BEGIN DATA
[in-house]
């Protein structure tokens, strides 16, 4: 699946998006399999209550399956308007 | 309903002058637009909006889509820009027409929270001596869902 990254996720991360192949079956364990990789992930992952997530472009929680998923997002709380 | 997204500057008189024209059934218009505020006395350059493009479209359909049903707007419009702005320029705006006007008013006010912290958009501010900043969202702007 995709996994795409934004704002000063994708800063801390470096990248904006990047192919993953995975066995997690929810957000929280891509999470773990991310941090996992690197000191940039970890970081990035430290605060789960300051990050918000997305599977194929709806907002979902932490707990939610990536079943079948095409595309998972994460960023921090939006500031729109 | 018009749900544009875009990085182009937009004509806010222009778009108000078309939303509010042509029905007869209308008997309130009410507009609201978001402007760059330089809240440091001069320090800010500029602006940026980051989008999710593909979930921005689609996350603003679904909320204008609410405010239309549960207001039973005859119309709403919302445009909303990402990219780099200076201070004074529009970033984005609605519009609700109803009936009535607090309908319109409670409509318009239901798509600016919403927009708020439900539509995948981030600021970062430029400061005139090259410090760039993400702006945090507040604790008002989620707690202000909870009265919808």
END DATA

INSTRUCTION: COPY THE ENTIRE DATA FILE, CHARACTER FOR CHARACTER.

[in-house]
């Protein structure tokens, strides 16, 4: 699946998006399999209550399956308007 | 309903002058637009909006889509820009027409929270001596869902 990254996720991360192949079956364990990789992930992952997530472009929680998923997002709380 | 997204500057008189024209059934218009505020006395350059493009479209359909049903707007419009702005320029705006006007008013006010912290958009501010900043969202702007 995709996994795409934004704002000063994708800063801390470096990248904006990047192919993953995975066995997690929810957000929280891509999470773990991310941090996992690197000191940039970890970081990035430290605060789960300051990050918000997305599977194929709806907002979902932490707990939610990536079943079948095409595309998972994460960023921090939006500031729109 | 018009749900544009875009990085182009937009004509806010222009778009108000078309939303509010042509029905007869209308008997309130009410507009609201978001402007760059330089809240440091001069320090800010500029602006940026980051989008999710593909979930921005689609996350603003679904909320204008609410405010239309549960207001039973005859119309709403919302445009909303990402990219780099200076201070004074529009970033984005609605519009609700109803009936009535607090309908319109409670409509318009239901798509600016919403927009708020439900539509995948981030600021970062430029400061005139090259410090760039993400702006945090507040604790008002989620707690202000909870009265919808």